Power Struggle: Brand Management Lessons from the Texas Snowstorm

by Ben Gaddis and Collette Eccleston

It’s been a rough few weeks in Texas. Austin, where T3 has been based for over three decades, was hard hit — as was the larger Texas “brand.” 

Texas prides itself on its independence, the type of place where things operate differently (I’ve been asked five times in five years if I ride a horse to work…). In Texas, the geography and its people are intertwined: “You don’t just move to Texas. It moves into you.” But this recent weather event exposed cracks in that Lone Star mindset while highlighting new opportunities for both the state and brands in general. 

What does this event teach us about how humans operate in a crisis? 

How do we expect brands to show up in a crisis? 

How can brand management be used in between crises to build trust?

The Human Response and the Psychology of Brand Connections

In times of crisis, we as people don’t think very well. We’re hyper-focused on trying to solve a problem, usually with tunnel vision. Emotions, like anxiety, swell and move us to action to solve the immediate problem. This doesn’t, however, necessarily lead to clear thinking. In other words: crises push us to act on emotion with short-term solutions, sometimes at the expense of logic or long-term sustainability. 

When our sense of security is threatened, we seek safety, trustworthiness, and reliability. We feel small and vulnerable. Knowing some bigger entity — be it a government or a brand — has our backs, instills mental comfort, and, after the disaster pangs fade, wins our loyalty.

People prize consistency, and respond most instinctively and enduringly to implicit persuasion: show us who you are and how you operate and let us connect with you from an internal desire, rather than promoting your messaging explicitly, which may spark resistance and criticism. As with most relationships, actions-over-words matter most when it comes to managing brand connections. 

The Importance of Brand Management In a Crisis

Brands are part of our culture, members of our communities. So when humans are looking for short-term, immediate fixes to big problems, brands can recognize that need/want and work to fulfill it in the communities in which they operate. Helping people get food is one need, and part of why H-E-B, the San Antonio-based Texas grocery chain, has become even more of a cult favorite during the dual pandemic/weather disaster crises. Some are calling H-E-B “the moral compass of Texas,” as they donate to food banks, pay employees overtime for working through the disaster, let customers leave the store with food without paying during the power outage, and showcase the pandemic response plan they developed not in 2020, but over a decade ago. It’s no wonder people are proclaiming, “H-E-B for president!”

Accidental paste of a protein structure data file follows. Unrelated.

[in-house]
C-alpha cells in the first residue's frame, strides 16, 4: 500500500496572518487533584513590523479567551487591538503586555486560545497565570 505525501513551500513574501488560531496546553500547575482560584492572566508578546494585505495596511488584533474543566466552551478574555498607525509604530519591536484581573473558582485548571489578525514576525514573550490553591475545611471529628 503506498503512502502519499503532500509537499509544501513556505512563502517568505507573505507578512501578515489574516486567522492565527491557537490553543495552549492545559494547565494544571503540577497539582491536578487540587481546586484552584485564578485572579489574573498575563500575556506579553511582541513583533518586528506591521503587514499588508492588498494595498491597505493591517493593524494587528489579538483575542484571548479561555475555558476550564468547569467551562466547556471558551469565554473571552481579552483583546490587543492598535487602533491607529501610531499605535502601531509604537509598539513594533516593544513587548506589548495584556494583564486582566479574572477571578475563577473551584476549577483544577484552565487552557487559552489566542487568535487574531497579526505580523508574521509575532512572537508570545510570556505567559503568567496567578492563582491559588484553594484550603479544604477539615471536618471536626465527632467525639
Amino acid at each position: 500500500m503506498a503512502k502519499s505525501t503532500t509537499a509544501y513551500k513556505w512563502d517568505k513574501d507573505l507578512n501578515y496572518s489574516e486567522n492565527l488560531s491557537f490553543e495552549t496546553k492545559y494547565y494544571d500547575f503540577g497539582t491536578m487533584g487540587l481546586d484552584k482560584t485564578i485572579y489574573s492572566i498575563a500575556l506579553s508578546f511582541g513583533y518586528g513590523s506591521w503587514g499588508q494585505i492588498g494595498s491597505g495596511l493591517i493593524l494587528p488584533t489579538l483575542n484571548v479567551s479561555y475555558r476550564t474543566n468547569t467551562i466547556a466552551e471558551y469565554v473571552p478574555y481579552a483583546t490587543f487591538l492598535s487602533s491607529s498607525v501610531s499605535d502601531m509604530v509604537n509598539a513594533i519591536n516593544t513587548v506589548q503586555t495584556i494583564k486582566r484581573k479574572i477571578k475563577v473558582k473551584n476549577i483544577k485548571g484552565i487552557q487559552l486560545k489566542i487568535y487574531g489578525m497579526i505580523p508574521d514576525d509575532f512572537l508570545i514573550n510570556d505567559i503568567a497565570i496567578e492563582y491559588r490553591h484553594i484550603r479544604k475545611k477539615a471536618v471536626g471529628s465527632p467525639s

Other companies across the country are also rising to the occasion to assist with a type of brand-driven “wartime mobilization” effort to assist with the pandemic. Ford and The Gap are donating over 100 million masks; sports arenas are being converted into vaccination sites; Uber, PayPal, and Walgreens are getting people to their vaccine sites for free; companies like Target, Best Buy, and Dollar General are offering employees PTO while they get their shots. 

Empathy, compassion, preparedness, generosity — these are not words consumers associate with most or many brands. And yet, brands like H-E-B make the case for why it pays to tap into your humanity as a company to connect with the community you serve (it’s no wonder their employee retention often endures for decades). 

Logistical challenges affect brands, too. Even if the warm and fuzzy intentions are there, digital tools and thoughtful planning (way before the next blizzard strikes) are key to effective execution. Updating hours on a daily basis or staying nimble enough to shift logistics operations to accommodate radical disruption require forethought and organizational planning. This is the moment for brands to reflect on their current brand management response and start preparing for next time. Because: there will be a next time. 

Top considerations for brands:

As a brand, here are some key questions to ask so you are ready to respond to a wider range of human needs in times of crisis.

  • How do you give yourself the space to respond to something you can’t predict? 
  • What are your blind spots? 
  • What’s your zero revenue plan — the emergency operating system you hope you’ll never need, but are prepared to execute if you do? 

What new opportunities and new consumer connections might this blind-spot-analysis and zero revenue plan offer?

Ben Gaddis
Collette Eccleston